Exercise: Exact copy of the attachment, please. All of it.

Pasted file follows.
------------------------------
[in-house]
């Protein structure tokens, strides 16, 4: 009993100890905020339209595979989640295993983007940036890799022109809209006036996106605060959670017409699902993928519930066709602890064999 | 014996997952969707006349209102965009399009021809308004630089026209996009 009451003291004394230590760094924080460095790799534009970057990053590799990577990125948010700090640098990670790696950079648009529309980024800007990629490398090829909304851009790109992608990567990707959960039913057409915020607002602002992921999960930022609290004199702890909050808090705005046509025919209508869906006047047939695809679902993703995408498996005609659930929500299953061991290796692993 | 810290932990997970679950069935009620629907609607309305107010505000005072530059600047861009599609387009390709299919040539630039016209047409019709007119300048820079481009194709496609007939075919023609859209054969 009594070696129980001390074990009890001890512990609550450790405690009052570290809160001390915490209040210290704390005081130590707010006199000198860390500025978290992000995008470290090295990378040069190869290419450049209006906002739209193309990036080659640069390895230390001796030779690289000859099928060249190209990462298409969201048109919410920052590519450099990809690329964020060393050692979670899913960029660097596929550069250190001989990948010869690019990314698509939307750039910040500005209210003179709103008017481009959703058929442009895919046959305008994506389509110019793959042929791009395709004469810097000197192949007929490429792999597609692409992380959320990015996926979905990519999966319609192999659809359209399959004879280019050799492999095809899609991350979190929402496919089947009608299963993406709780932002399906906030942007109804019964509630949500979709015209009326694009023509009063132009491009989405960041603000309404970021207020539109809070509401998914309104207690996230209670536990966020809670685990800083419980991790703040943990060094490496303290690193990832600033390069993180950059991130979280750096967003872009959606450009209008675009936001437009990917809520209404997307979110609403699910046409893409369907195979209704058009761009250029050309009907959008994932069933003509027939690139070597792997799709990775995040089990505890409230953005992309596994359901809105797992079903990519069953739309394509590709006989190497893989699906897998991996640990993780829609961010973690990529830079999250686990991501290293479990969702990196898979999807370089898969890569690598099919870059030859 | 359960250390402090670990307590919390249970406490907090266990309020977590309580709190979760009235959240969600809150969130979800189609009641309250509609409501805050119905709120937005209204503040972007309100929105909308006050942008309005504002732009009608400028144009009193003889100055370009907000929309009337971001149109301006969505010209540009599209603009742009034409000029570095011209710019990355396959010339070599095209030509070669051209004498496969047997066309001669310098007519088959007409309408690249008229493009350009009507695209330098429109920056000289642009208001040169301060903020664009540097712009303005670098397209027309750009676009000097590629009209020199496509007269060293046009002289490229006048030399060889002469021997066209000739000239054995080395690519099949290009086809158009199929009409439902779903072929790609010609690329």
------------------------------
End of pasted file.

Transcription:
[in-house]
């Protein structure tokens, strides 16, 4: 009993100890905020339209595979989640295993983007940036890799022109809209006036996106605060959670017409699902993928519930066709602890064999 | 014996997952969707006349209102965009399009021809308004630089026209996009 009451003291004394230590760094924080460095790799534009970057990053590799990577990125948010700090640098990670790696950079648009529309980024800007990629490398090829909304851009790109992608990567990707959960039913057409915020607002602002992921999960930022609290004199702890909050808090705005046509025919209508869906006047047939695809679902993703995408498996005609659930929500299953061991290796692993 | 810290932990997970679950069935009620629907609607309305107010505000005072530059600047861009599609387009390709299919040539630039016209047409019709007119300048820079481009194709496609007939075919023609859209054969 009594070696129980001390074990009890001890512990609550450790405690009052570290809160001390915490209040210290704390005081130590707010006199000198860390500025978290992000995008470290090295990378040069190869290419450049209006906002739209193309990036080659640069390895230390001796030779690289000859099928060249190209990462298409969201048109919410920052590519450099990809690329964020060393050692979670899913960029660097596929550069250190001989990948010869690019990314698509939307750039910040500005209210003179709103008017481009959703058929442009895919046959305008994506389509110019793959042929791009395709004469810097000197192949007929490429792999597609692409992380959320990015996926979905990519999966319609192999659809359209399959004879280019050799492999095809899609991350979190929402496919089947009608299963993406709780932002399906906030942007109804019964509630949500979709015209009326694009023509009063132009491009989405960041603000309404970021207020539109809070509401998914309104207690996230209670536990966020809670685990800083419980991790703040943990060094490496303290690193990832600033390069993180950059991130979280750096967003872009959606450009209008675009936001437009990917809520209404997307979110609403699910046409893409369907195979209704058009761009250029050309009907959008994932069933003509027939690139070597792997799709990775995040089990505890409230953005992309596994359901809105797992079903990519069953739309394509590709006989190497893989699906897998991996640990993780829609961010973690990529830079999250686990991501290293479990969702990196898979999807370089898969890569690598099919870059030859 | 359960250390402090670990307590919390249970406490907090266990309020977590309580709190979760009235959240969600809150969130979800189609009641309250509609409501805050119905709120937005209204503040972007309100929105909308006050942008309005504002732009009608400028144009009193003889100055370009907000929309009337971001149109301006969505010209540009599209603009742009034409000029570095011209710019990355396959010339070599095209030509070669051209004498496969047997066309001669310098007519088959007409309408690249008229493009350009009507695209330098429109920056000289642009208001040169301060903020664009540097712009303005670098397209027309750009676009000097590629009209020199496509007269060293046009002289490229006048030399060889002469021997066209000739000239054995080395690519099949290009086809158009199929009409439902779903072929790609010609690329």